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EU rejects 2015 digital services VAT threshold

  • Jan 22, 2015 | Richard Asquith

EU rejects 2015 digital services VAT threshold

The European Commission has ruled out the introduction of an EU VAT registration threshold (de minimis) for cross border sales of digital and electronic services. The ruling came as a response to recent UK MEPs’ requests for a digital VAT threshold.

UK digital micro-businesses face 2015 EU VAT burden

Micro-businesses providing electronic services to consumers in the EU are facing an obligation to register for VAT for the first time because of the 2015 EU VAT digital services changes. This requires such providers to charge the VAT rate of their consumers’ country of residency for the first time – previously providers just charged the VAT rate of the country they were based in.

To report and pay the foreign VAT under the new rules, providers now have to register on a new web Mini One-Stop-Shop portal. However, they must already be VAT-registered in their home country. Since the UK has a relatively high VAT registration threshold, £81,000 per annum, this will require many micro-businesses to register for the first time and report VAT each quarter.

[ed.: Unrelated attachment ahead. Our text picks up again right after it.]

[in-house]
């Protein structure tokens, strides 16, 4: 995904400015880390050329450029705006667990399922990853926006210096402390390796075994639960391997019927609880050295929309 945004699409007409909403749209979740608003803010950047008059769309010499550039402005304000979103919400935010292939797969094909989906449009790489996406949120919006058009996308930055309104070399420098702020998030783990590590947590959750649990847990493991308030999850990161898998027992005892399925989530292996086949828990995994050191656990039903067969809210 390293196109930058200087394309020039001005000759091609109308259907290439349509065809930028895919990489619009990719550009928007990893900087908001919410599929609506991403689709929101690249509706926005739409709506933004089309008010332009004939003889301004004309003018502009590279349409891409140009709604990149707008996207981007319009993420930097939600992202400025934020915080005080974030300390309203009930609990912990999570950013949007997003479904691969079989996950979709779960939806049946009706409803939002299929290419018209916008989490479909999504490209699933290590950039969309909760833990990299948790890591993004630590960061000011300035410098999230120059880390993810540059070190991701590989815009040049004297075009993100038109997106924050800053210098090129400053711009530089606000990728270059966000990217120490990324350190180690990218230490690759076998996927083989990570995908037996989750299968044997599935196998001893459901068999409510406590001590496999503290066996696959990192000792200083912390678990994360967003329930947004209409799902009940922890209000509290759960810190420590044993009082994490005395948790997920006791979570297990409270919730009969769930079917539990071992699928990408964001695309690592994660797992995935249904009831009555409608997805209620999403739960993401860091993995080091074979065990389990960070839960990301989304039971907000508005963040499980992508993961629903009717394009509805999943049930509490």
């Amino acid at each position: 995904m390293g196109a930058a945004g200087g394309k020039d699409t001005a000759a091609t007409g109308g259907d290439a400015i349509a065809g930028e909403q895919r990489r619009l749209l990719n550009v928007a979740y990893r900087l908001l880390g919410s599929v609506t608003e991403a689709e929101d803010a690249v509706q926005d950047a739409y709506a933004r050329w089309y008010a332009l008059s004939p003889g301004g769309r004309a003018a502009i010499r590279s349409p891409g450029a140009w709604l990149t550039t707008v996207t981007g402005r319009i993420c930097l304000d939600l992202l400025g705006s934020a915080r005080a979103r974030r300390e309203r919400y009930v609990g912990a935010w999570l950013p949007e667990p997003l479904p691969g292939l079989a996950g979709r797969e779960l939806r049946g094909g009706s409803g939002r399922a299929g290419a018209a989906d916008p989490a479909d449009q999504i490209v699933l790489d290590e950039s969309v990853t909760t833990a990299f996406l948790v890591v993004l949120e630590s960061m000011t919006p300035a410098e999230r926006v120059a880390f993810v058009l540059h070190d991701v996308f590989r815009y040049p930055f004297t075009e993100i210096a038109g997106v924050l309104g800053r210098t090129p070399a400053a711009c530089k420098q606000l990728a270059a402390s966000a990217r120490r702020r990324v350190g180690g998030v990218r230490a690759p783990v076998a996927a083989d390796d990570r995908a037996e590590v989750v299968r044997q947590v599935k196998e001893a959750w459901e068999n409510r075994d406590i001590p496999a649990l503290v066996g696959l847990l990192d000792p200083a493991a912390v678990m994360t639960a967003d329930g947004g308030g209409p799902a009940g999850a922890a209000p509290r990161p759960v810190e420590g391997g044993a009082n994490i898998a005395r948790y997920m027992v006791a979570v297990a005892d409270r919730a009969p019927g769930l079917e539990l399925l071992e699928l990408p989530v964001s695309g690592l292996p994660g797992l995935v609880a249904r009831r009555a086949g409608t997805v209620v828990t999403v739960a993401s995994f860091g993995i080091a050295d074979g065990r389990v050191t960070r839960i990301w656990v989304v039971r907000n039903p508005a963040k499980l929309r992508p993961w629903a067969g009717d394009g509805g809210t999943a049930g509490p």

The UK tax authorities, HMRC, did make the concession of not requiring such businesses to also start charging UK VAT on their UK sales. In addition, HMRC also permitted UK providers to ignore until 30 June the complex new rules on tracking customers’ location.

But this has still left a considerable VAT reporting burden on the small enterprises.

Pierre Moscovi rules out e-services VAT threshold

This month, a number of MEPs made a request to the European Commission to consider the impact this was having on micro-businesses.  They suggested digital services should have an e-commerce EU VAT registration threshold instead of having to charge VAT on the first sale in each country.

However, the European Commissioner for Economic and Financial Affairs, Taxation and Customs, Pierre Moscovi, dampened such calls on 20th January 2015:

"The idea of having a minimum threshold was discussed in Council at the time these rules were negotiated but this was firmly rejected by member states. (UK) Micro-businesses can still enjoy the benefit of their VAT exemption threshold for domestic supplies, and this is the case in the United Kingdom where businesses with turnover below the threshold of £81,000 can still enjoy the VAT exemption benefit for their domestic supplies."

VP Global Indirect Tax
Richard Asquith
VP Global Indirect Tax Richard Asquith
Richard Asquith is VP Global Indirect Tax at Avalara, helping businesses understand their compliance obligations as they grow globally. He is part of the European leadership team which won International Tax Review's 2020 Tax Technology Firm of the Year. Richard trained as an accountant with KPMG in the UK, and went on to work in Hungary, Russia and France with EY.